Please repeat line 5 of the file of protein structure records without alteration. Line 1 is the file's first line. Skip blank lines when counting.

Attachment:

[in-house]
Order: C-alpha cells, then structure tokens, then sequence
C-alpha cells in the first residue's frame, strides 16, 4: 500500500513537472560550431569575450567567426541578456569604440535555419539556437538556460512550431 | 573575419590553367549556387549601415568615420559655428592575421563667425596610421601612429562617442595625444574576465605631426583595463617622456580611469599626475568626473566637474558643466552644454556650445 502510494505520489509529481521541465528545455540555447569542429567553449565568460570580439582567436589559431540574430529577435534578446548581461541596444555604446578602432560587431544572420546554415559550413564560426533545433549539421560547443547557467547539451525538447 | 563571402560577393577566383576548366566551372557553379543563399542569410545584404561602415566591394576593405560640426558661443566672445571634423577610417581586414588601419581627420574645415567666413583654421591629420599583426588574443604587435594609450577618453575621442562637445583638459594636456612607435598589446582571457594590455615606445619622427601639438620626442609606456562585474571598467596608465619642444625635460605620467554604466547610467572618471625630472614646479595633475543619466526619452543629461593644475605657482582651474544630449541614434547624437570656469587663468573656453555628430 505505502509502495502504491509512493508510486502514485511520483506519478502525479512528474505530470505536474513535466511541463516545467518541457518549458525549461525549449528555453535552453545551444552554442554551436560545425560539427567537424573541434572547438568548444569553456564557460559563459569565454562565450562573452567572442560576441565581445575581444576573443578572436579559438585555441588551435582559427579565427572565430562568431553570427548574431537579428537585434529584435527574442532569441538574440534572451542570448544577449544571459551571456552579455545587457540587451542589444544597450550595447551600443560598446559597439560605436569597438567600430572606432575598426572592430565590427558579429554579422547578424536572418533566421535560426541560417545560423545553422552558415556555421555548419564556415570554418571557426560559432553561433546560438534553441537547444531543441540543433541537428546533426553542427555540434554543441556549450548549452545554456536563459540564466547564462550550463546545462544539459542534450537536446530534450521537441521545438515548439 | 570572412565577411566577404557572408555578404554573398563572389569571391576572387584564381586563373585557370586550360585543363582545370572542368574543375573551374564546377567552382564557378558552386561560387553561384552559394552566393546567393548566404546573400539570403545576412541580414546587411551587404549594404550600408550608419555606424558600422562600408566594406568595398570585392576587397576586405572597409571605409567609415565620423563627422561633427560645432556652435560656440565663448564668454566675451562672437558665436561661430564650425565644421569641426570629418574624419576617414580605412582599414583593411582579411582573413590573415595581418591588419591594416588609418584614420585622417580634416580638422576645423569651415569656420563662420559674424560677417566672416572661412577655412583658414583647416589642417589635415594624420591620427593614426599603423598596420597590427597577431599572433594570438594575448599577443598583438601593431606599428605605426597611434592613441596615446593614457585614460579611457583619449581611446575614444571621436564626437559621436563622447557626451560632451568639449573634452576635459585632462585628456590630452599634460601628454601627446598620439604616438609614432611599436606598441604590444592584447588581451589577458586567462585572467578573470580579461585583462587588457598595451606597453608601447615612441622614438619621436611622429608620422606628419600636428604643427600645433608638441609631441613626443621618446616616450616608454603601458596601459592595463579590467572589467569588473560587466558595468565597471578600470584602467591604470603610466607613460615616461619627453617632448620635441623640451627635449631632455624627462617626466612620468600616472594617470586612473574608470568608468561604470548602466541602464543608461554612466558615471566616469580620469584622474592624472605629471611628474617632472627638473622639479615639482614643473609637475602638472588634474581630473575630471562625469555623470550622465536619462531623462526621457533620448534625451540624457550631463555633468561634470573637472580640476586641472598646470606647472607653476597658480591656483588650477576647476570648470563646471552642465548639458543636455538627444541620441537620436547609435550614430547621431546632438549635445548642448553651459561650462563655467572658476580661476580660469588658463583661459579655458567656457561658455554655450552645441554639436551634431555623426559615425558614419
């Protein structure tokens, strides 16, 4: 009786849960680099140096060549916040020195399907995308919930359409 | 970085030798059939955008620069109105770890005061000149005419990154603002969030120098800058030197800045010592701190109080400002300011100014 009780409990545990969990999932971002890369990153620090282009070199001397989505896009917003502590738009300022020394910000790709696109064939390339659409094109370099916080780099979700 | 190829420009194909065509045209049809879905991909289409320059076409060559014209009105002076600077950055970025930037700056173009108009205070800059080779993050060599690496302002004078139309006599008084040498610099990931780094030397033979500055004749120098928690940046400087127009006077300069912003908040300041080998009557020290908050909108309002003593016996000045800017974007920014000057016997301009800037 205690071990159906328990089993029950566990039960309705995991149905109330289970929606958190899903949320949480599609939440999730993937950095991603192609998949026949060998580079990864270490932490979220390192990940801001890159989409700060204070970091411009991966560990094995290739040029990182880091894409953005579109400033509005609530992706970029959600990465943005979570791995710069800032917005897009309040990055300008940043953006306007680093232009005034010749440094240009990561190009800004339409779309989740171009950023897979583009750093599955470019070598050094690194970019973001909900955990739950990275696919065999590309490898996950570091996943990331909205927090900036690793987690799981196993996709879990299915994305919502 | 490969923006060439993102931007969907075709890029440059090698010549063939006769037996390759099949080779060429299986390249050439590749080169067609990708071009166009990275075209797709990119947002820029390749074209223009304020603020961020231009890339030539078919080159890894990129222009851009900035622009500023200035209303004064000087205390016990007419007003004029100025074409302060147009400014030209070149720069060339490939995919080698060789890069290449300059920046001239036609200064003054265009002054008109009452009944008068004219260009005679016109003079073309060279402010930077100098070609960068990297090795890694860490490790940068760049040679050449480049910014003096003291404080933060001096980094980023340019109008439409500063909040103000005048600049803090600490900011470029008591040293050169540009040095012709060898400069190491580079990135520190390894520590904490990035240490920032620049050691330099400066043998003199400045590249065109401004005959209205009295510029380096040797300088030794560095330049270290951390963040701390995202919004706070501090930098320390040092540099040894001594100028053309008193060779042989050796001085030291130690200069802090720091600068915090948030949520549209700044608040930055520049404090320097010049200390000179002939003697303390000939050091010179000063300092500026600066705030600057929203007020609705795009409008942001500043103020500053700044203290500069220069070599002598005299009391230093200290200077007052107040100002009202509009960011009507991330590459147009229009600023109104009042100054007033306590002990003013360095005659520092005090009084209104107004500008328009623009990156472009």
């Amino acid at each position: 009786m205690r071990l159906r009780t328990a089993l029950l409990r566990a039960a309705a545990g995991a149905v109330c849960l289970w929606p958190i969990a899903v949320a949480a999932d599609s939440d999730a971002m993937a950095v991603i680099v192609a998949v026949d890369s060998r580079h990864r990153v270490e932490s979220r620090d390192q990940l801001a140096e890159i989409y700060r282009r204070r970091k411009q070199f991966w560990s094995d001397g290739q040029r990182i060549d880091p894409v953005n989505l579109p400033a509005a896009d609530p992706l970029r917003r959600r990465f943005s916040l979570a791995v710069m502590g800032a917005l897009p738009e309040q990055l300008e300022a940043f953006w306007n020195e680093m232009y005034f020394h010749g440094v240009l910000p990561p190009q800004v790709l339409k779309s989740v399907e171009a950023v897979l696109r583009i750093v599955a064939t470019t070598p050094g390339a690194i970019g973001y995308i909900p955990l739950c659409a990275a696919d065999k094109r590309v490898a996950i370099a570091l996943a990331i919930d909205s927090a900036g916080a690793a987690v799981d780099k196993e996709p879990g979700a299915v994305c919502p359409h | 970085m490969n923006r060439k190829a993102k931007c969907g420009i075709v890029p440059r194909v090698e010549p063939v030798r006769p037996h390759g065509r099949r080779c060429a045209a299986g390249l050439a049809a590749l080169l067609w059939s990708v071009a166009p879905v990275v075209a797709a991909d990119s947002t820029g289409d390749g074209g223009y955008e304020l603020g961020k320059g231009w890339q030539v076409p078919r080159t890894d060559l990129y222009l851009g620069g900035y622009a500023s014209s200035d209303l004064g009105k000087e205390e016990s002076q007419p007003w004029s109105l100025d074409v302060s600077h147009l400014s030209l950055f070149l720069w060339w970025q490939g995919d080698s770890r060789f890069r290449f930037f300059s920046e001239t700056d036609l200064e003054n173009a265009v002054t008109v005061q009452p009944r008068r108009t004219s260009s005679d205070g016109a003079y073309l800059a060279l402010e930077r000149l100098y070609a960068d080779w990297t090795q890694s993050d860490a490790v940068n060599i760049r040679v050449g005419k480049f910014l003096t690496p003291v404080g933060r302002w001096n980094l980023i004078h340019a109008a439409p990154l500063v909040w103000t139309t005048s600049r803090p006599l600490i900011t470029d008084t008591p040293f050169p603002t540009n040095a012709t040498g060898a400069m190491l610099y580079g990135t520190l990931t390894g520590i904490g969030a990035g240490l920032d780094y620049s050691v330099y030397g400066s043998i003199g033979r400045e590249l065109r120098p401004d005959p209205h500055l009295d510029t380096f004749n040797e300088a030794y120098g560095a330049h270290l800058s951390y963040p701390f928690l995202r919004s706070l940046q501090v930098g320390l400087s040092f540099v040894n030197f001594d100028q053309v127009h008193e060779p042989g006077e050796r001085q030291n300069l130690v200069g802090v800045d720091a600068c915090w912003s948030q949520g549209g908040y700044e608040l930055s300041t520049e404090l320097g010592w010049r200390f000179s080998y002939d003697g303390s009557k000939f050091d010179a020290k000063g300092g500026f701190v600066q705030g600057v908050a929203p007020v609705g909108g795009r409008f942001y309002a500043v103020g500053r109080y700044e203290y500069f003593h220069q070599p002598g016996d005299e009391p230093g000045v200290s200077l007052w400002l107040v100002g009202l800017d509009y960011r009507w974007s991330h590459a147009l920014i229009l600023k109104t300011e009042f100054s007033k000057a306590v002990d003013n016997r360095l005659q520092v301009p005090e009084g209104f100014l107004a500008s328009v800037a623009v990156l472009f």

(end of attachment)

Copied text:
């Amino acid at each position: 009786m205690r071990l159906r009780t328990a089993l029950l409990r566990a039960a309705a545990g995991a149905v109330c849960l289970w929606p958190i969990a899903v949320a949480a999932d599609s939440d999730a971002m993937a950095v991603i680099v192609a998949v026949d890369s060998r580079h990864r990153v270490e932490s979220r620090d390192q990940l801001a140096e890159i989409y700060r282009r204070r970091k411009q070199f991966w560990s094995d001397g290739q040029r990182i060549d880091p894409v953005n989505l579109p400033a509005a896009d609530p992706l970029r917003r959600r990465f943005s916040l979570a791995v710069m502590g800032a917005l897009p738009e309040q990055l300008e300022a940043f953006w306007n020195e680093m232009y005034f020394h010749g440094v240009l910000p990561p190009q800004v790709l339409k779309s989740v399907e171009a950023v897979l696109r583009i750093v599955a064939t470019t070598p050094g390339a690194i970019g973001y995308i909900p955990l739950c659409a990275a696919d065999k094109r590309v490898a996950i370099a570091l996943a990331i919930d909205s927090a900036g916080a690793a987690v799981d780099k196993e996709p879990g979700a299915v994305c919502p359409h | 970085m490969n923006r060439k190829a993102k931007c969907g420009i075709v890029p440059r194909v090698e010549p063939v030798r006769p037996h390759g065509r099949r080779c060429a045209a299986g390249l050439a049809a590749l080169l067609w059939s990708v071009a166009p879905v990275v075209a797709a991909d990119s947002t820029g289409d390749g074209g223009y955008e304020l603020g961020k320059g231009w890339q030539v076409p078919r080159t890894d060559l990129y222009l851009g620069g900035y622009a500023s014209s200035d209303l004064g009105k000087e205390e016990s002076q007419p007003w004029s109105l100025d074409v302060s600077h147009l400014s030209l950055f070149l720069w060339w970025q490939g995919d080698s770890r060789f890069r290449f930037f300059s920046e001239t700056d036609l200064e003054n173009a265009v002054t008109v005061q009452p009944r008068r108009t004219s260009s005679d205070g016109a003079y073309l800059a060279l402010e930077r000149l100098y070609a960068d080779w990297t090795q890694s993050d860490a490790v940068n060599i760049r040679v050449g005419k480049f910014l003096t690496p003291v404080g933060r302002w001096n980094l980023i004078h340019a109008a439409p990154l500063v909040w103000t139309t005048s600049r803090p006599l600490i900011t470029d008084t008591p040293f050169p603002t540009n040095a012709t040498g060898a400069m190491l610099y580079g990135t520190l990931t390894g520590i904490g969030a990035g240490l920032d780094y620049s050691v330099y030397g400066s043998i003199g033979r400045e590249l065109r120098p401004d005959p209205h500055l009295d510029t380096f004749n040797e300088a030794y120098g560095a330049h270290l800058s951390y963040p701390f928690l995202r919004s706070l940046q501090v930098g320390l400087s040092f540099v040894n030197f001594d100028q053309v127009h008193e060779p042989g006077e050796r001085q030291n300069l130690v200069g802090v800045d720091a600068c915090w912003s948030q949520g549209g908040y700044e608040l930055s300041t520049e404090l320097g010592w010049r200390f000179s080998y002939d003697g303390s009557k000939f050091d010179a020290k000063g300092g500026f701190v600066q705030g600057v908050a929203p007020v609705g909108g795009r409008f942001y309002a500043v103020g500053r109080y700044e203290y500069f003593h220069q070599p002598g016996d005299e009391p230093g000045v200290s200077l007052w400002l107040v100002g009202l800017d509009y960011r009507w974007s991330h590459a147009l920014i229009l600023k109104t300011e009042f100054s007033k000057a306590v002990d003013n016997r360095l005659q520092v301009p005090e009084g209104f100014l107004a500008s328009v800037a623009v990156l472009f």